Recently I came across this poem by Guillame Apollinaire:

“Come to the edge,” he said.
“We can’t, we’re afraid!” they responded.
“Come to the edge,” he said.
“We can’t, We will fall!” they responded.
“Come to the edge,” he said.
And so they came.
And he pushed them.
And they flew.

I can relate to this.  Likely a lot of you can as well.  This is one thing I want for my children, students, and athletes.   For us to be people in their lives who are able to nurture and challenge those in our care, and to bring them to situations that are daunting but doable.  For them to be people in our lives who respond to us, who walk with us, who will partner with us in their growth.

This is a worthy endeavor.  For them to come to the edge, despite being afraid.  For them to find out that when they get to the edge, and they are pushed in the right way, they will fly.

I’m interested in the transformation that happens in this poem that isn’t noted.  “They” say that they will fall, and “he” invites them to come to the edge again.  And they do.  In my imagination, something wonderful happened between those two points.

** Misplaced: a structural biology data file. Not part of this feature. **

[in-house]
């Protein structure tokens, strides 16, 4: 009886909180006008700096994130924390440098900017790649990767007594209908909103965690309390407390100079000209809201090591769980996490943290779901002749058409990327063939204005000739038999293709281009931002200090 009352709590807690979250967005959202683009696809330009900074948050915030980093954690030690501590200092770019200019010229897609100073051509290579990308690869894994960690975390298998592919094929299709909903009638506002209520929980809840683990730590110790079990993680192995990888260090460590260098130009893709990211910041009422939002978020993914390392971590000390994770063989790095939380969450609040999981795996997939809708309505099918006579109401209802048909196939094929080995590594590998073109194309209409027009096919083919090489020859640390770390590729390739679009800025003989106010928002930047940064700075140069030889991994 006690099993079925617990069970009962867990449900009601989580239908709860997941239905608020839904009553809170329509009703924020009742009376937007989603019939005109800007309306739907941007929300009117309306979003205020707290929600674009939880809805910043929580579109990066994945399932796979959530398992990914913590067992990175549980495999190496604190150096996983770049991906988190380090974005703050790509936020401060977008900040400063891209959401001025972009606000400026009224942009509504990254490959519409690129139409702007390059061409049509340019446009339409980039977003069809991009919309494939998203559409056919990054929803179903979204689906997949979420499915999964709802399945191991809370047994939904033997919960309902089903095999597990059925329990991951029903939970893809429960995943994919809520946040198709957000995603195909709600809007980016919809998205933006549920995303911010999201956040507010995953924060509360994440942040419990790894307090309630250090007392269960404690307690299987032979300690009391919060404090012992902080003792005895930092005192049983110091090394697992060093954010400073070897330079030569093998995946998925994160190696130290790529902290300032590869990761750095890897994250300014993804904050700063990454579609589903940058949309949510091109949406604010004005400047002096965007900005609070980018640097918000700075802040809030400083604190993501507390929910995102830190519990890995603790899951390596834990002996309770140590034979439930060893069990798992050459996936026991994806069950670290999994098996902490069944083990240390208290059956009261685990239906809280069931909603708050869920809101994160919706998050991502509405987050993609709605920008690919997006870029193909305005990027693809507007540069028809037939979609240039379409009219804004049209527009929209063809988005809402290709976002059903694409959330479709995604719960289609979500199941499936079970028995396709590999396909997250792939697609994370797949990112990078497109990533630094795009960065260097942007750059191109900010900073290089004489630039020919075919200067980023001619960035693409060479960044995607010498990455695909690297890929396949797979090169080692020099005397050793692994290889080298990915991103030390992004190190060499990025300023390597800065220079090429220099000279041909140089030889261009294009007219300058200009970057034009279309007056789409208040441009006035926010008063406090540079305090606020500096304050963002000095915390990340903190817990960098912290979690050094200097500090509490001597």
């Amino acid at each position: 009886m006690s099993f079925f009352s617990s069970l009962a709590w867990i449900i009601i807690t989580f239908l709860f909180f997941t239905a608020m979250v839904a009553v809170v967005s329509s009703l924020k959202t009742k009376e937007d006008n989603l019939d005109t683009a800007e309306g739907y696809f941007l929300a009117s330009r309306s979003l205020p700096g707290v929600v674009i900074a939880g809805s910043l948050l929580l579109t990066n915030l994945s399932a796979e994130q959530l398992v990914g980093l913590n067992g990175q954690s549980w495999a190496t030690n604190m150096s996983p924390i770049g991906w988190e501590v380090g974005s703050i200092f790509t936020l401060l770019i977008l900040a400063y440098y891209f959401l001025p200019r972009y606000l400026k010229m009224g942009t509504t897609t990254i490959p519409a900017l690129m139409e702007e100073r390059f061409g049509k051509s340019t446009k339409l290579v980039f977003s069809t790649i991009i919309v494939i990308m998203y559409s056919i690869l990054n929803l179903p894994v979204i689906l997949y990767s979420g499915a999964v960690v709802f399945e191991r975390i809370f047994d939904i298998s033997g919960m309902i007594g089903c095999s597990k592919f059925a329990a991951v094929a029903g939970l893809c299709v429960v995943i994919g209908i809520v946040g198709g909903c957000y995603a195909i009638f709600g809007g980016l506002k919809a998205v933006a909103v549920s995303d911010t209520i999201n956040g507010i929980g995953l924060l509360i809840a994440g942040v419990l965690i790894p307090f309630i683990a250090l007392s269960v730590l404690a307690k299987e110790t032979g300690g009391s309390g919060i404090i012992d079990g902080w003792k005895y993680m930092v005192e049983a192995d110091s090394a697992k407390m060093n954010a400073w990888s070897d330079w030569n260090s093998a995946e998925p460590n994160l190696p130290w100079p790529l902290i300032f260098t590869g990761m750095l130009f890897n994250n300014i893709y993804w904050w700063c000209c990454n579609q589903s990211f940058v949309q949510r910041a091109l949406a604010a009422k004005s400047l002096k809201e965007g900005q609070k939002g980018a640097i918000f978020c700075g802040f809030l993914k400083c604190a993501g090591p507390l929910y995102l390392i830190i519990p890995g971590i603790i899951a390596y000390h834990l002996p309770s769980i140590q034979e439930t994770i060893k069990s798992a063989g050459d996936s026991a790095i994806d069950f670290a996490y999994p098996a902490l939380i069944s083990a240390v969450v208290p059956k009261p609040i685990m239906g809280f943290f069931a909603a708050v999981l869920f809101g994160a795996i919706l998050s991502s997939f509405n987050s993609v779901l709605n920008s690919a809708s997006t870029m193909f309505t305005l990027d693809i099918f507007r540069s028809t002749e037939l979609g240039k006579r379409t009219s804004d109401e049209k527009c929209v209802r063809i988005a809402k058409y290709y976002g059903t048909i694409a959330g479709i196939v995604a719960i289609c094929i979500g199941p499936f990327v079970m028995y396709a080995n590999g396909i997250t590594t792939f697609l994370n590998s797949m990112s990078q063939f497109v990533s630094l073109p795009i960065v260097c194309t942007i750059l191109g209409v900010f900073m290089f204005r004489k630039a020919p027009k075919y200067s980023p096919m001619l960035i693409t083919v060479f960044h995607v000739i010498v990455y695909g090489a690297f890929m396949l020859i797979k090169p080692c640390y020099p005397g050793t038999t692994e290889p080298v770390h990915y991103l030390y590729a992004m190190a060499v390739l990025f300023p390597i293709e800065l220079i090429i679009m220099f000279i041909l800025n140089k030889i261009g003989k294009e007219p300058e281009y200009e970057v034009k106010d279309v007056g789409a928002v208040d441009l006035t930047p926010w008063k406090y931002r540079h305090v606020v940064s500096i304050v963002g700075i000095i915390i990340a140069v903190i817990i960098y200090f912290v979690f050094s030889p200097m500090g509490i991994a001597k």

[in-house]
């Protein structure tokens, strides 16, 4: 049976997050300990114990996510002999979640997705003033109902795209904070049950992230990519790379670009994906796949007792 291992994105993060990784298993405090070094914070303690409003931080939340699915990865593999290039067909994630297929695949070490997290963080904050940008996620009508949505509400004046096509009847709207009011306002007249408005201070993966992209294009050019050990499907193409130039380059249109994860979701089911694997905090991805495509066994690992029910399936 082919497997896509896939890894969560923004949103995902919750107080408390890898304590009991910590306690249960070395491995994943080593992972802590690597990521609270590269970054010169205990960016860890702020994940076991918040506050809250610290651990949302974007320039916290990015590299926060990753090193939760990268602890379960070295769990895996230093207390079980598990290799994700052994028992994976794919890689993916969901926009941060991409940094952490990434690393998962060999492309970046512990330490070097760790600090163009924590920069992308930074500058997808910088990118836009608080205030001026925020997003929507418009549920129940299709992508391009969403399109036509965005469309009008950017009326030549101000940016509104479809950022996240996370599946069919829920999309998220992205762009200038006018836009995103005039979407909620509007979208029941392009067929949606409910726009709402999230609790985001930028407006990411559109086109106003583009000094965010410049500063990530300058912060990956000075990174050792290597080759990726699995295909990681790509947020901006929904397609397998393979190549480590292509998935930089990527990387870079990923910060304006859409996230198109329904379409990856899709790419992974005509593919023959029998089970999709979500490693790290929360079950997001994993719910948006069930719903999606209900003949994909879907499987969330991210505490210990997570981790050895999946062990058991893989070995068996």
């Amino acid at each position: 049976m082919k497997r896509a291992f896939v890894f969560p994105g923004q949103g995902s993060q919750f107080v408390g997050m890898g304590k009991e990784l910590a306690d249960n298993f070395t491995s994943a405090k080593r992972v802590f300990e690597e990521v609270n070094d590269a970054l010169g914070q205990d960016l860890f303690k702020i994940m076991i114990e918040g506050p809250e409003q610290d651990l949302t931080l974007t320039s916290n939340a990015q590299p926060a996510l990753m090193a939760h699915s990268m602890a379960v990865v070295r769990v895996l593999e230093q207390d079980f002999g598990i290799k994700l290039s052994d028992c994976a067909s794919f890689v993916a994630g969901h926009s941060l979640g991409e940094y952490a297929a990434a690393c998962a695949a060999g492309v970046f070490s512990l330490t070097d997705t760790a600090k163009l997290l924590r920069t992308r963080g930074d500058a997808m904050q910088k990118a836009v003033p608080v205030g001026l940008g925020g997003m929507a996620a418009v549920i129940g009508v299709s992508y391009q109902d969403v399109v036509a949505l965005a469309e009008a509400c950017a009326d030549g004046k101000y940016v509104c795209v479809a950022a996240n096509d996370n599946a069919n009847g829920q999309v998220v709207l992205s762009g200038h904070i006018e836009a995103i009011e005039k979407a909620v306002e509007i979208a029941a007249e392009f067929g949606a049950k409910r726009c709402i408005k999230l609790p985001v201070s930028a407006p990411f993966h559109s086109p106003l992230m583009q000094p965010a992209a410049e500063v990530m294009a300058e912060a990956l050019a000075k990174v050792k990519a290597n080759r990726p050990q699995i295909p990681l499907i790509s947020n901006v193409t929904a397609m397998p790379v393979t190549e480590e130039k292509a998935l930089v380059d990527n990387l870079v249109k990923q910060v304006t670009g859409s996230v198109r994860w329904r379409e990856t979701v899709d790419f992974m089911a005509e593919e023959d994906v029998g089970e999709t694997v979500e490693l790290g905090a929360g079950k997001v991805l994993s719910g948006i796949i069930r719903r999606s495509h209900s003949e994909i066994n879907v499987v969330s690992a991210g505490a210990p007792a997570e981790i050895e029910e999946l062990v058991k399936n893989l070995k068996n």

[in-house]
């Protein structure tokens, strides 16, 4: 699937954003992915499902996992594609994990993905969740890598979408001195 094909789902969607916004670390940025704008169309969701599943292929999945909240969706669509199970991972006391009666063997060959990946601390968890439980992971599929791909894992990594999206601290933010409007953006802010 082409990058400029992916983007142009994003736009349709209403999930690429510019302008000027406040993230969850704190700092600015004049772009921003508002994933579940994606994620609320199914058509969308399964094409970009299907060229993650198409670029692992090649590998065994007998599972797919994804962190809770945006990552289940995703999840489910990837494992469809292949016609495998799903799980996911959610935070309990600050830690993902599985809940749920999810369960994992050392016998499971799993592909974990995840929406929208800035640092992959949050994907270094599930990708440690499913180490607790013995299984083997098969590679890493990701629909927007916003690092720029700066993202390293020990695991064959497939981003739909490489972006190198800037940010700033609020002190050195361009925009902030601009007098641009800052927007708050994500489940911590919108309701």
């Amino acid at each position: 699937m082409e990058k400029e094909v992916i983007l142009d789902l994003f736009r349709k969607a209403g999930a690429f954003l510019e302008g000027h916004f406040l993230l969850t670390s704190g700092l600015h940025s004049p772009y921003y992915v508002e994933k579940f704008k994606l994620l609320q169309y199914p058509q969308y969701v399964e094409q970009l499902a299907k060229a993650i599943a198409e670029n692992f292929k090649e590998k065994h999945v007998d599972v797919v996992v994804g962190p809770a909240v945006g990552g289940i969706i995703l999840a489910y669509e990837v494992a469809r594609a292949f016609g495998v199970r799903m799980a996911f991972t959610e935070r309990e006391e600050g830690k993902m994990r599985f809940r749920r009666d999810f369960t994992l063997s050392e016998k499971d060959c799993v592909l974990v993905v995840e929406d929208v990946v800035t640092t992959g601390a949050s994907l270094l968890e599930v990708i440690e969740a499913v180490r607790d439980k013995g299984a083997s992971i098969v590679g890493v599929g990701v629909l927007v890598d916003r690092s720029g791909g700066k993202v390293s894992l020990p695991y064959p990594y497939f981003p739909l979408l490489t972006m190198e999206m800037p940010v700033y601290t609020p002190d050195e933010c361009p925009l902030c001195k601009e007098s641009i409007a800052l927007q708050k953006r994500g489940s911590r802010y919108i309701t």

They grew in their trust of him.  He pushed and prodded, provided support for them, and  maybe sometimes cajoled them.  Their reticence turned into courage and determination, and they went to the edge.

It’s interesting that they didn’t jump.  They were pushed.  Didn’t think they were ready, were still holding back a little, unsure.  But he knew.  As we often do before our kids do, or our students or our athletes.  We think, “Yes, you’re ready.”  We have insight and wisdom they don’t yet posses.  So we push them over the edge.

And they fly, they soar, sometimes despite themselves.  And, it’s beautiful and breathtaking.



Husband. Father. Son. Broken, Mended.

Tagged with: , , , , , ,
Posted in Coaching, Leadership, Life, mental health, Uncategorized
One comment on “edge
  1. Gaye Hoth says:



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